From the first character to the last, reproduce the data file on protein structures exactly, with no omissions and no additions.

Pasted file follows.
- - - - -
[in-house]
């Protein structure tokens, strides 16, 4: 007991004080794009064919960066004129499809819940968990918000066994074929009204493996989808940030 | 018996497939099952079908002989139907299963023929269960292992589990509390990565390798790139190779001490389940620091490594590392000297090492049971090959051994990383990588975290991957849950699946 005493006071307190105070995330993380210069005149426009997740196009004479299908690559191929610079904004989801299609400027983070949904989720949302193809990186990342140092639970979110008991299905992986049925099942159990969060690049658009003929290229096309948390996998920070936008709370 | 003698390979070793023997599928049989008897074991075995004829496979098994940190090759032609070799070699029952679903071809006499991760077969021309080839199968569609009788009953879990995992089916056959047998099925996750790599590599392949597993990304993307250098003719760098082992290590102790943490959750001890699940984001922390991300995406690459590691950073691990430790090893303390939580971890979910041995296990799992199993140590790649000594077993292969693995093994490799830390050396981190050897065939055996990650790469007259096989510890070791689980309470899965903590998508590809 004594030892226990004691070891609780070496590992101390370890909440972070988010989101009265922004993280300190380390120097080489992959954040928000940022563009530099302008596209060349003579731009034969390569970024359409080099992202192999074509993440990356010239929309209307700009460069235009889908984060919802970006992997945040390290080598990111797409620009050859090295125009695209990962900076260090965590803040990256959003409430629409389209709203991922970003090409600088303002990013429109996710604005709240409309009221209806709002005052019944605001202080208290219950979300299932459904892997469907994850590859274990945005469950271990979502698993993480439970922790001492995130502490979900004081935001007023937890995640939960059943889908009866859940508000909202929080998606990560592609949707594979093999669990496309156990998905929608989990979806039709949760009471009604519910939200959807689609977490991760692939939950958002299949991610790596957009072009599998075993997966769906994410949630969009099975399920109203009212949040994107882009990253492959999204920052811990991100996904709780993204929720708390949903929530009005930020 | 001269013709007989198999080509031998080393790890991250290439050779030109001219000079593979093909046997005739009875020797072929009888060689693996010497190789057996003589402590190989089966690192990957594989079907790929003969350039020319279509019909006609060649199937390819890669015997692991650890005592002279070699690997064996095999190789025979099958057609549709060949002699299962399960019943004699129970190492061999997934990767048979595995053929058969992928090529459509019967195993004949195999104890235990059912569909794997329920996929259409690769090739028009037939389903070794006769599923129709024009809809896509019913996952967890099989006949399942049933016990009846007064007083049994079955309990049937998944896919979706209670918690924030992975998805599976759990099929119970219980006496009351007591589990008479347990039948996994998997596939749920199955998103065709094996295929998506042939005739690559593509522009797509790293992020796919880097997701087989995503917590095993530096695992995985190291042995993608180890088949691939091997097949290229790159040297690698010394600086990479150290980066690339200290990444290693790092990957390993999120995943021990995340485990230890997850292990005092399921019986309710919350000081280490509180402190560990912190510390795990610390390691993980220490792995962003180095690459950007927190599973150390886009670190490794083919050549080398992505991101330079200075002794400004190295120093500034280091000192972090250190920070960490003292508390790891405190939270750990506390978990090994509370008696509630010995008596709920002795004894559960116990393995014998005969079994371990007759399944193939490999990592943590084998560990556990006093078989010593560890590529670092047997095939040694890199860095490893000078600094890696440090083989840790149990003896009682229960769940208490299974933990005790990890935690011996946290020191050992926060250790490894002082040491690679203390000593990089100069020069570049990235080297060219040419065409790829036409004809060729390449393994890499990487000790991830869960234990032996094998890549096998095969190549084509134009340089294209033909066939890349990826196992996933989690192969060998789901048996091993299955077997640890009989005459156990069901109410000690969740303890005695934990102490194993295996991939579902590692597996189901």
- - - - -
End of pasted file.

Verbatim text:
[in-house]
């Protein structure tokens, strides 16, 4: 007991004080794009064919960066004129499809819940968990918000066994074929009204493996989808940030 | 018996497939099952079908002989139907299963023929269960292992589990509390990565390798790139190779001490389940620091490594590392000297090492049971090959051994990383990588975290991957849950699946 005493006071307190105070995330993380210069005149426009997740196009004479299908690559191929610079904004989801299609400027983070949904989720949302193809990186990342140092639970979110008991299905992986049925099942159990969060690049658009003929290229096309948390996998920070936008709370 | 003698390979070793023997599928049989008897074991075995004829496979098994940190090759032609070799070699029952679903071809006499991760077969021309080839199968569609009788009953879990995992089916056959047998099925996750790599590599392949597993990304993307250098003719760098082992290590102790943490959750001890699940984001922390991300995406690459590691950073691990430790090893303390939580971890979910041995296990799992199993140590790649000594077993292969693995093994490799830390050396981190050897065939055996990650790469007259096989510890070791689980309470899965903590998508590809 004594030892226990004691070891609780070496590992101390370890909440972070988010989101009265922004993280300190380390120097080489992959954040928000940022563009530099302008596209060349003579731009034969390569970024359409080099992202192999074509993440990356010239929309209307700009460069235009889908984060919802970006992997945040390290080598990111797409620009050859090295125009695209990962900076260090965590803040990256959003409430629409389209709203991922970003090409600088303002990013429109996710604005709240409309009221209806709002005052019944605001202080208290219950979300299932459904892997469907994850590859274990945005469950271990979502698993993480439970922790001492995130502490979900004081935001007023937890995640939960059943889908009866859940508000909202929080998606990560592609949707594979093999669990496309156990998905929608989990979806039709949760009471009604519910939200959807689609977490991760692939939950958002299949991610790596957009072009599998075993997966769906994410949630969009099975399920109203009212949040994107882009990253492959999204920052811990991100996904709780993204929720708390949903929530009005930020 | 001269013709007989198999080509031998080393790890991250290439050779030109001219000079593979093909046997005739009875020797072929009888060689693996010497190789057996003589402590190989089966690192990957594989079907790929003969350039020319279509019909006609060649199937390819890669015997692991650890005592002279070699690997064996095999190789025979099958057609549709060949002699299962399960019943004699129970190492061999997934990767048979595995053929058969992928090529459509019967195993004949195999104890235990059912569909794997329920996929259409690769090739028009037939389903070794006769599923129709024009809809896509019913996952967890099989006949399942049933016990009846007064007083049994079955309990049937998944896919979706209670918690924030992975998805599976759990099929119970219980006496009351007591589990008479347990039948996994998997596939749920199955998103065709094996295929998506042939005739690559593509522009797509790293992020796919880097997701087989995503917590095993530096695992995985190291042995993608180890088949691939091997097949290229790159040297690698010394600086990479150290980066690339200290990444290693790092990957390993999120995943021990995340485990230890997850292990005092399921019986309710919350000081280490509180402190560990912190510390795990610390390691993980220490792995962003180095690459950007927190599973150390886009670190490794083919050549080398992505991101330079200075002794400004190295120093500034280091000192972090250190920070960490003292508390790891405190939270750990506390978990090994509370008696509630010995008596709920002795004894559960116990393995014998005969079994371990007759399944193939490999990592943590084998560990556990006093078989010593560890590529670092047997095939040694890199860095490893000078600094890696440090083989840790149990003896009682229960769940208490299974933990005790990890935690011996946290020191050992926060250790490894002082040491690679203390000593990089100069020069570049990235080297060219040419065409790829036409004809060729390449393994890499990487000790991830869960234990032996094998890549096998095969190549084509134009340089294209033909066939890349990826196992996933989690192969060998789901048996091993299955077997640890009989005459156990069901109410000690969740303890005695934990102490194993295996991939579902590692597996189901």